Early in the days of electronics, the different components used in building circuits were discrete. Capacitors, inductors and resistors were soldered in place to connect them to other components in the circuit forming printed circuit boards. This approach was effective but included many inefficiencies. The discrete components wasted large amounts of material and by having conductor traces that covered large areas the opportunities for broken solder joints or errors in connections created problems.
The industry addressed these issues over time by advancing the methods by which complex circuits are built on semiconductor material. Many transistors can be fashioned by various means, like lithography, on silicon wafers. This approach of producing many identical circuits on a single substrate of silicon improved quality and quantity. Using this technique and silicon wafer dicing has produced very inexpensive methods by which complex circuits are made today. Building circuits on wafers involves masking, irradiation and doping.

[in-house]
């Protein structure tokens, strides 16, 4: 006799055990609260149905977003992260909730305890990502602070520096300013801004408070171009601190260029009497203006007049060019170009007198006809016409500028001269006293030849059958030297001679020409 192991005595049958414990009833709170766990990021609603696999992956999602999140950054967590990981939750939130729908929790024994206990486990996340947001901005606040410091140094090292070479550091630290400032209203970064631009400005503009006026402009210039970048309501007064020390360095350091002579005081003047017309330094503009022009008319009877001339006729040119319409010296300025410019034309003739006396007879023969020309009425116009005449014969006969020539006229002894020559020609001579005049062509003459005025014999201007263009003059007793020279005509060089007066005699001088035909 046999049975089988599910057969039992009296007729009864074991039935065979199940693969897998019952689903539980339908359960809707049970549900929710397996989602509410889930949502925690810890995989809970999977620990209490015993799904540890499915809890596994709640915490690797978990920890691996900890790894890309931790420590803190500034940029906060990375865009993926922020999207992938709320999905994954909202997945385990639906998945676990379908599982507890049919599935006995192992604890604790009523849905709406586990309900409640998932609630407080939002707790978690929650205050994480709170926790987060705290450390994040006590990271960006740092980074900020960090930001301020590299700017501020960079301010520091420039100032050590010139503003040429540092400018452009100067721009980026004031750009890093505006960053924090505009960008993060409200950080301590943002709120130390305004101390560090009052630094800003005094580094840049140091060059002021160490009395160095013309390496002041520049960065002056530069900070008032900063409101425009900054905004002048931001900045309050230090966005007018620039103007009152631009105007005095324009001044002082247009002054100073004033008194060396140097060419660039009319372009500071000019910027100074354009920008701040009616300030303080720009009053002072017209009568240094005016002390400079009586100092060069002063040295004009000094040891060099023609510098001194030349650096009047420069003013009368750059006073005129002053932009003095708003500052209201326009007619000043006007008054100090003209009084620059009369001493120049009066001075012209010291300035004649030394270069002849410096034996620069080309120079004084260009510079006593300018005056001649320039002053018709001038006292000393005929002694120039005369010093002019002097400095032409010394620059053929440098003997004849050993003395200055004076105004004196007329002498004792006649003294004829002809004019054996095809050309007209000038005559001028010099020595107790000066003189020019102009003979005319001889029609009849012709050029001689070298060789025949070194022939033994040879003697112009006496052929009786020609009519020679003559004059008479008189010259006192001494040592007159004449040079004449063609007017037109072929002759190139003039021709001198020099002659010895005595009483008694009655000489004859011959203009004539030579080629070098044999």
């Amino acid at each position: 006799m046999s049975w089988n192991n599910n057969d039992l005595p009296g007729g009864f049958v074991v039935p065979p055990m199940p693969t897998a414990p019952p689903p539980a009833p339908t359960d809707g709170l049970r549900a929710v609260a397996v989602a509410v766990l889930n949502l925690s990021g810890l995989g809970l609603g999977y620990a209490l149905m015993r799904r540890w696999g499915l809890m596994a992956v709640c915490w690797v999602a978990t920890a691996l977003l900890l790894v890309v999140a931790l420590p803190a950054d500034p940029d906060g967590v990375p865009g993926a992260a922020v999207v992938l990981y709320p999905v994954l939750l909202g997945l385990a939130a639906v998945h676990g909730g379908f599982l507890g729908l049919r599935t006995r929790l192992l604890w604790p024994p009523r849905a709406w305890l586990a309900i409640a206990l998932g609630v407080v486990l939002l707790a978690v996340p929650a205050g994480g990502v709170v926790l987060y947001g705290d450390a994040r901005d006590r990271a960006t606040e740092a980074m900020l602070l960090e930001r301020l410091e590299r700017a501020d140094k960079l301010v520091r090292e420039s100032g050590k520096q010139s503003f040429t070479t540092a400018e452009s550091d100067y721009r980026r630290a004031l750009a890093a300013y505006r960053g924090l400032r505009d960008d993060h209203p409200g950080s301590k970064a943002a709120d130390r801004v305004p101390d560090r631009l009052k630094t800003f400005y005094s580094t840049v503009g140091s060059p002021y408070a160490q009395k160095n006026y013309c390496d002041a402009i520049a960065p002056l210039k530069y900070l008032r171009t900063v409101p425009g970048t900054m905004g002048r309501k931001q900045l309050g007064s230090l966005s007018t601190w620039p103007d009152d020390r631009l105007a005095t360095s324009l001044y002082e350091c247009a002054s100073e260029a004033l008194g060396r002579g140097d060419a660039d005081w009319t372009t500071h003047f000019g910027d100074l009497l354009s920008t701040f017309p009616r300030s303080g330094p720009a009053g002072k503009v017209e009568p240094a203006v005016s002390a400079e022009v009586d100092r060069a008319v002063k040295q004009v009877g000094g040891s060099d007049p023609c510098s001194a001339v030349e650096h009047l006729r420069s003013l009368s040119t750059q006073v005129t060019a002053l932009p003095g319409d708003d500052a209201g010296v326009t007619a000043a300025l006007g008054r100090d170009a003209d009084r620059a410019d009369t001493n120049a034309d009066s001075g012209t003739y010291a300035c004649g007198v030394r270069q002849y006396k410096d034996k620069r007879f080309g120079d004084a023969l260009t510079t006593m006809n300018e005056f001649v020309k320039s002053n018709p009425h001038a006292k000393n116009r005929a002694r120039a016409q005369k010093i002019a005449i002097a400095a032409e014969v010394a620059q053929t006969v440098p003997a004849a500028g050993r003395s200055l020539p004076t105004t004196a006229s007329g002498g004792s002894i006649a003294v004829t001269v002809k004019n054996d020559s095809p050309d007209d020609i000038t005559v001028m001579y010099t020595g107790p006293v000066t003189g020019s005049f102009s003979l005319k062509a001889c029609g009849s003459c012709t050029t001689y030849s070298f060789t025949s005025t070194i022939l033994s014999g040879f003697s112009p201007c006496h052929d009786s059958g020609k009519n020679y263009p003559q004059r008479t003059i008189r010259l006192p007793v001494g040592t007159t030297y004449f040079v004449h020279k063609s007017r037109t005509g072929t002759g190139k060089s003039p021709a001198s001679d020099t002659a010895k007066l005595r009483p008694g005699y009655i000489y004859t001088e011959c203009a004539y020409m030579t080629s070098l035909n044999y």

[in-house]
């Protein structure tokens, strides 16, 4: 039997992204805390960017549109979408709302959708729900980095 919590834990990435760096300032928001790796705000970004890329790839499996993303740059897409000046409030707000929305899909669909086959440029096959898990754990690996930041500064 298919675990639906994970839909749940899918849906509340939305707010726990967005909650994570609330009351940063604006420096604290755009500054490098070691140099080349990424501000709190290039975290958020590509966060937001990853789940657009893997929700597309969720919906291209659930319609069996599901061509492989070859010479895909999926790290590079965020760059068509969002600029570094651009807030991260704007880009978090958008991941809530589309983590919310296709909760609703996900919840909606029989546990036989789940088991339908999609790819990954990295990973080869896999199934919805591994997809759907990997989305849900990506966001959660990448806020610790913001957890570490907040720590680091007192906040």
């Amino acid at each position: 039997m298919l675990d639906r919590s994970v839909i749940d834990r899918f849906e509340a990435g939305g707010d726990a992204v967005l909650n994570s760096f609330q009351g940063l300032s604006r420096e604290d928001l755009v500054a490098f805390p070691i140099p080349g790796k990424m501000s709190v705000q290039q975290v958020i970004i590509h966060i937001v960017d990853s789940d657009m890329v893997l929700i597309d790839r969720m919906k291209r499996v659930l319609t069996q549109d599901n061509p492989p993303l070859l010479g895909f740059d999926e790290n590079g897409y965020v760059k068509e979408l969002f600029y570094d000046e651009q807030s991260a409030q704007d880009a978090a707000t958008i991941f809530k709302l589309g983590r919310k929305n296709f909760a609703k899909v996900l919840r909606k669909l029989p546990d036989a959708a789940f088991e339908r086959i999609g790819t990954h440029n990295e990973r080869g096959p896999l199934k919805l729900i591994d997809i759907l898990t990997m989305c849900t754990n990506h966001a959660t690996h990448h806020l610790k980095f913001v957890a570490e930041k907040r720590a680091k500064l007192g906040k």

The final circuit design is created using design software and the circuit is built up in layers on the silicon substrate. Each layer is constructed by covering parts of the substrate with photo resistive masking then exposing the surface to a specific radiation source. Masks are designed to limit exposure to very select areas. Between each exposure, other processes either remove or add material based on the pattern created by the mask.
Sources of radiation include ultraviolet light and x-rays with short wavelengths that accurately replicate the masks pattern. Photolithography is the process by which irradiated areas are affected. Following irradiation sometimes chemical washes are used to remove materials. Other times material is added by different means.
The application of different substances to the silicon, after masking, creates areas with varying electrical properties necessary for circuit operation. Methods such as atomic diffusion or ion implantation accomplish the doping process.
Successive layers of circuitry are built using these and other steps. The final wafer typically contains multiple copies of identical integrated circuits. The wafer can then be cut up into individual dies that are inserted into electronic equipment. The fascinating process of creating integrated circuitry on chips has enabled much of the progress in today’s technologies. These processes are constantly being improved to fuel advances in the semiconductor industry.